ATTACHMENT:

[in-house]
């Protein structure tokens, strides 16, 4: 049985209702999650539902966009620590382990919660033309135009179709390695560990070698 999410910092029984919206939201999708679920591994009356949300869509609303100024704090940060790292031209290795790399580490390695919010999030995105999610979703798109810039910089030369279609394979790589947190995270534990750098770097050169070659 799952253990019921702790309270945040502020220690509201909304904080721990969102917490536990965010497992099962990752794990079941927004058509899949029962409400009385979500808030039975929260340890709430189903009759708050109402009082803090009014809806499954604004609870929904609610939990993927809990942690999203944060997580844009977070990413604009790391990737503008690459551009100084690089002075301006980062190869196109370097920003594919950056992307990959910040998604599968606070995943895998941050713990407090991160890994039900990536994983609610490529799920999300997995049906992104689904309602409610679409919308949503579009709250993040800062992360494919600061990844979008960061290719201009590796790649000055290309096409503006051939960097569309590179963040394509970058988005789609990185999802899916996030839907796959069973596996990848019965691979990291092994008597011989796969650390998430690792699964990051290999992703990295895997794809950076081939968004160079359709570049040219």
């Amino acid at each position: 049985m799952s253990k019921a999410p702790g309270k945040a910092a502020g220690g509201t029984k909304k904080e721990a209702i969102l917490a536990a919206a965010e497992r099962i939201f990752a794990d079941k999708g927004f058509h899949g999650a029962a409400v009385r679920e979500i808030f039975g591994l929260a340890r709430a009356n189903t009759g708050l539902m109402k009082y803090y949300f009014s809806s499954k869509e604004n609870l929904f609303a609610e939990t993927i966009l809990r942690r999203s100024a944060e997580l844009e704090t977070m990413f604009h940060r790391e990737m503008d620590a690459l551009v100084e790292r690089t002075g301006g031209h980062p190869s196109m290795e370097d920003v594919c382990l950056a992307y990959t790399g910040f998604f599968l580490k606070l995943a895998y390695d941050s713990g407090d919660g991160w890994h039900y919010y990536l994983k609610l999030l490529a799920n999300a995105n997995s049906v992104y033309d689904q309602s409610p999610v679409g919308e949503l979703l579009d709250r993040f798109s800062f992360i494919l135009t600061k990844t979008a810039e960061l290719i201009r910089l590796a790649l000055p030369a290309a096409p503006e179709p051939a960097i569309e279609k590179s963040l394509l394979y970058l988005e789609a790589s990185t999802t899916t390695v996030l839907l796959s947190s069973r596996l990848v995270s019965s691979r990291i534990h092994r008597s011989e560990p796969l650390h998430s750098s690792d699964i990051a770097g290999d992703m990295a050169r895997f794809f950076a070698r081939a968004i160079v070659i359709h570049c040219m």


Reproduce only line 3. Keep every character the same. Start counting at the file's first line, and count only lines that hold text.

């Amino acid at each position: 049985m799952s253990k019921a999410p702790g309270k945040a910092a502020g220690g509201t029984k909304k904080e721990a209702i969102l917490a536990a919206a965010e497992r099962i939201f990752a794990d079941k999708g927004f058509h899949g999650a029962a409400v009385r679920e979500i808030f039975g591994l929260a340890r709430a009356n189903t009759g708050l539902m109402k009082y803090y949300f009014s809806s499954k869509e604004n609870l929904f609303a609610e939990t993927i966009l809990r942690r999203s100024a944060e997580l844009e704090t977070m990413f604009h940060r790391e990737m503008d620590a690459l551009v100084e790292r690089t002075g301006g031209h980062p190869s196109m290795e370097d920003v594919c382990l950056a992307y990959t790399g910040f998604f599968l580490k606070l995943a895998y390695d941050s713990g407090d919660g991160w890994h039900y919010y990536l994983k609610l999030l490529a799920n999300a995105n997995s049906v992104y033309d689904q309602s409610p999610v679409g919308e949503l979703l579009d709250r993040f798109s800062f992360i494919l135009t600061k990844t979008a810039e960061l290719i201009r910089l590796a790649l000055p030369a290309a096409p503006e179709p051939a960097i569309e279609k590179s963040l394509l394979y970058l988005e789609a790589s990185t999802t899916t390695v996030l839907l796959s947190s069973r596996l990848v995270s019965s691979r990291i534990h092994r008597s011989e560990p796969l650390h998430s750098s690792d699964i990051a770097g290999d992703m990295a050169r895997f794809f950076a070698r081939a968004i160079v070659i359709h570049c040219m």